The Center for Reflective Community Practice at
MIT designs and implements projects which build
the capacity of
practitioner and community-centered cross sector teams
to improve the lives of those least served by our society.
Our projects support the development and use of
knowledge embedded in marginalized communities
to build social capital, improve community practice, and inform policy.
CRCP designs structures for creative alliances and applies
tools based on reflective practice, group dynamics,
cultural psychology, organizational learning, team-based work,
and participatory design process to disrupt "business as usual"
ways of working. The goal is to produce outcomes and solutions
that emerge from the collective genius of groups that have
deeply and thoroughly engaged the inventiveness and knowledge
of every individual involved.
We do this by supporting creativity, inquiry, and collaboration
among diverse groups convened in response to some of modern
society's most complicated questions: How can we build democratic participation at the community level while confronting issues of race and racial inequity?
How can technology be used to support efforts to build healthier communities?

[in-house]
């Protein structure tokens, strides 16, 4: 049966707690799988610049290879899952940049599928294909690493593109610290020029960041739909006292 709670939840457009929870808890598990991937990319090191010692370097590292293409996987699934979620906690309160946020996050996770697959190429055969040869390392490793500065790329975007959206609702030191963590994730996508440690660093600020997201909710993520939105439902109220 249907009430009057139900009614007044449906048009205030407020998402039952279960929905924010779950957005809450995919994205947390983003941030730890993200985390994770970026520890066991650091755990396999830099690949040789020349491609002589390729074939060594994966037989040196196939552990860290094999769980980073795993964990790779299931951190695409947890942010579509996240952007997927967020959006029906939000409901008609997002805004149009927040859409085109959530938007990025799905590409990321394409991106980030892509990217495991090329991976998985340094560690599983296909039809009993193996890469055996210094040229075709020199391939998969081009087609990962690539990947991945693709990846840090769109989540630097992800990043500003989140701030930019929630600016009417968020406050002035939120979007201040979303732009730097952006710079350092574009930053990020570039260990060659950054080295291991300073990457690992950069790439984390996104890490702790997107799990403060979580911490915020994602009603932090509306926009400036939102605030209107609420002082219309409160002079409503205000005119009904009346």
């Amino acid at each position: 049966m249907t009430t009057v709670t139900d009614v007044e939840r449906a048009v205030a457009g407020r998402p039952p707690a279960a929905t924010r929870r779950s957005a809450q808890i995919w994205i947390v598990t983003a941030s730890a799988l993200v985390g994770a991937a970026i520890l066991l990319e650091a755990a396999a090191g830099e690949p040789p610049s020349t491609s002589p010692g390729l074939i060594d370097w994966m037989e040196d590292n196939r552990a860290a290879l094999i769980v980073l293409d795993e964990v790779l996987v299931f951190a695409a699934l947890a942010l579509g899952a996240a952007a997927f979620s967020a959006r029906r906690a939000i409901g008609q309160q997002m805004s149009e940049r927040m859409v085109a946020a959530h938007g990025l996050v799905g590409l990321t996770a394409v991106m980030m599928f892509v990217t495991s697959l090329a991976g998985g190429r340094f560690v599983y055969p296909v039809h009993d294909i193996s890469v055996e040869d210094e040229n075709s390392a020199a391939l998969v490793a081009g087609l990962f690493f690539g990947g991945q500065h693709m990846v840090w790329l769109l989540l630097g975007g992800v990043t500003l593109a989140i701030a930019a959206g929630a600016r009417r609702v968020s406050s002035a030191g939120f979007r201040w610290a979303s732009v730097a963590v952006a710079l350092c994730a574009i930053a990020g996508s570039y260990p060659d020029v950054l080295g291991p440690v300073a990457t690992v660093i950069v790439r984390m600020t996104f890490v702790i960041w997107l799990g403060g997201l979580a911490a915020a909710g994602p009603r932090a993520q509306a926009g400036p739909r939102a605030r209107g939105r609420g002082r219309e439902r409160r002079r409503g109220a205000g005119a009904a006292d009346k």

In what ways can community, government, philanthropy, and corporations work together effectively to produce healthier communities?
What roles do culture and stories play in empowering struggling communities?
We believe that diverse groups that capitalize on the complexity of
each member's experience are capable of forging a wider range of
creative, effective solutions to social justice problems. Therefore,
CRCP develops processes to support groups that are as diverse as
possible in collaborating creatively toward a common purpose.
Since 1998, from adaptations of GIS tools to better
fit community practice, to focused learning initiatives
producing critical knowledge about the role of race
and culture in building democracy,
have demonstrated that this approach can result in
individual and community transformation, and
substantive social change. We have only begun to see
what can happen when diverse groups create solutions
for social change.